Six in Austin then gestated for nine months until the Phillips brothers had an animated conversation with Gonzalo González after an Austin Film Society screening at the Alamo Drafthouse. González was a veteran Super-8 experimental filmmaker who had participated in numerous Cinemaker Co-op screenings and had worked with various avant-garde musicians and dancers, as well as produced Justin Hennard's Moonlight by the Sea. Wyatt Phillips says, "Gonzo was sort of the spur to get us from casually mentioning and involving people to actually starting the ball rolling, putting together a production timeline and doing the background headwork before we brought all [eight filmmakers] together."

Soon after that encouraging meeting, the Phillips brothers established guidelines for Six in Austin: (a) each film would be 12-20 minutes in length, exclusive of credits, (b) form would be mini-DV with a 16:9 aspect ratio and in color, (c) each short would have to be a live-action narrative, set in Austin with a time frame within one year prior to or following 2001, (d) Austin would have to be referred to visually and/or in the dialogue, (e) no characters, storylines, or actors could appear in more than one film, (f) no "name-actors" could be used, and (g) cast and crew had to be Austin residents.

Armed with their creative rules, Wyatt and Zack looked to complete their group of six (allowing for the inclusion of the two sets of brothers). The irrepressible Bob Ray had already blasted his way into independent film infamy with his Austin-based drug comedy Rock Opera. Like Gonzo, Ray was a product of the fertile breeding grounds of Cinemaker Co-op. Geoff Marslett, the last to sign on, arrived in cinema by way of an extremely fractal path leading from a Dallas high school run by Hungarian monks, through the Great Books program at St. John's College in Santa Fe, and on to math, philosophy, and quantum physics. Eventually he became fascinated by the possibilities of computer animation and created "Monkey Vs. Robot," which is part of a Spike and Mike's Twisted Animation compilation. His MFA thesis consisted of an animated short, which he intends to expand into a feature (Trip to Roswell).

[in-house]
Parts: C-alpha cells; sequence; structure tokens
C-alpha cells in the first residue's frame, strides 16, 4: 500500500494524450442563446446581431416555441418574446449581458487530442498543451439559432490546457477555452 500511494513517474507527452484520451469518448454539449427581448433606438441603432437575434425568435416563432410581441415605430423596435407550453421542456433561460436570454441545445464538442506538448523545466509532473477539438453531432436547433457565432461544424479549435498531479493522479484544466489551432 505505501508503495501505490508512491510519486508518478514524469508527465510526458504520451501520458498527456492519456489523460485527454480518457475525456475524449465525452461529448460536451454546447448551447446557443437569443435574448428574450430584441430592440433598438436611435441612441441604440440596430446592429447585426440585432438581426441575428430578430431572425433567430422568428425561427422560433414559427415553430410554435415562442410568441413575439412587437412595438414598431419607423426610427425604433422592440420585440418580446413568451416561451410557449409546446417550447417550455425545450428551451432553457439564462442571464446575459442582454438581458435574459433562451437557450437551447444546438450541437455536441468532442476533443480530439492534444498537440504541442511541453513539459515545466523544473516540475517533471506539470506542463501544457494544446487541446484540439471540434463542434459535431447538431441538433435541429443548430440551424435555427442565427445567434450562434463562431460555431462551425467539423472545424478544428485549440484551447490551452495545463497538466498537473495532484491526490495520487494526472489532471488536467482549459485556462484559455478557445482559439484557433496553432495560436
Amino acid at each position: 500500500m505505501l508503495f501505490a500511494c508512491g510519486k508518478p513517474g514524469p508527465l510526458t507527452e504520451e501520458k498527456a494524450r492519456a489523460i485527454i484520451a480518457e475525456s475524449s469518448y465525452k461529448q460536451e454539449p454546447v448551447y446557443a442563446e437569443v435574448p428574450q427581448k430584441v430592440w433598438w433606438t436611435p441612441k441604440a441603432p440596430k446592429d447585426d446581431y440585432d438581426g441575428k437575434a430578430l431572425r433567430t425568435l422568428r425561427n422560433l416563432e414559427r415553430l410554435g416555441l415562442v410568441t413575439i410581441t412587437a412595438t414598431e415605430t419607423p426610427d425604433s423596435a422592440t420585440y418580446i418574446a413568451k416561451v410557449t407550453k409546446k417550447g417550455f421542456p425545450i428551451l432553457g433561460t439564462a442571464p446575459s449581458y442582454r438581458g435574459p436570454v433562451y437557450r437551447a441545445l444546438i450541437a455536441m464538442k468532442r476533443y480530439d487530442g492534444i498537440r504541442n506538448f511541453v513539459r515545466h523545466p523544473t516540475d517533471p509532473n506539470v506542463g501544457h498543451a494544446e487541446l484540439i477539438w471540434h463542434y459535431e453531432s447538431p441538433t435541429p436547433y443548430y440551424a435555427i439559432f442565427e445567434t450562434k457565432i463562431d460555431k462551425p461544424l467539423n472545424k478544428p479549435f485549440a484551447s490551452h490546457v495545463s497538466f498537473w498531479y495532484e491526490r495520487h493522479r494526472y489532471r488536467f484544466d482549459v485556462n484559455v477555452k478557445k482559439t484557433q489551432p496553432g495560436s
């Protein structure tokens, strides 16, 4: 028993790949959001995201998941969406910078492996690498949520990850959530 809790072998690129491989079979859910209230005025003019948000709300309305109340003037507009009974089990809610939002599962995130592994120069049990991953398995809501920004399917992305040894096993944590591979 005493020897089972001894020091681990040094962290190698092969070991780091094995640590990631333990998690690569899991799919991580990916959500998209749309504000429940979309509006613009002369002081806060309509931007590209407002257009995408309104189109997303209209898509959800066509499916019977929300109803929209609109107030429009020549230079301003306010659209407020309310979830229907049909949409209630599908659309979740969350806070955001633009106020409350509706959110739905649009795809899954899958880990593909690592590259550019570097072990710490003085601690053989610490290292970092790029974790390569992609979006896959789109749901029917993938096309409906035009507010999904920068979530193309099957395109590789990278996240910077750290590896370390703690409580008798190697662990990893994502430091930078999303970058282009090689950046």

Even though surrounded by such energetic and accomplished directors and writers, Zack and Wyatt still had no production money. They contacted Anne del Castillo, a beloved figure in the Austin film scene respected for her work with the Austin Film Society, Texas Filmmakers' Production Fund, and AIVF Salons, and she agreed to produce the film.

"Once Wyatt and Zack described the project to me, I decided that helping out as producer might be fun and worthwhile," del Castillo explained. "I respected all the proposed filmmakers and knew they would work with a strong collaborative spirit, which is what the project called for."

As each piece fell into place, Tamara Klindt, another TFPF alum, soon joined as co-producer. Private donations of $12,000 for production costs were secured, and grants from the Texas Filmmakers' Production Fund and the City of Austin Cultural Contracts Programs (under the auspices of the Arts Commission) were secured for post-production.

With a tight completion deadline of October/November, which would allow submission to Sundance, SXSW, and other major film festivals, the directors knew they all had to be through with filming and post-production by early fall of 2001. Some of the filmmakers were eager to work with new people, so they posted a casting call on the Texas Film Commission Production Hotline Web site. They were shocked by the sheer quantity and often high quality of the responses they got from actors all over Texas and out-of-state, but the guidelines for the project restricted them to the use of Austin-area actors.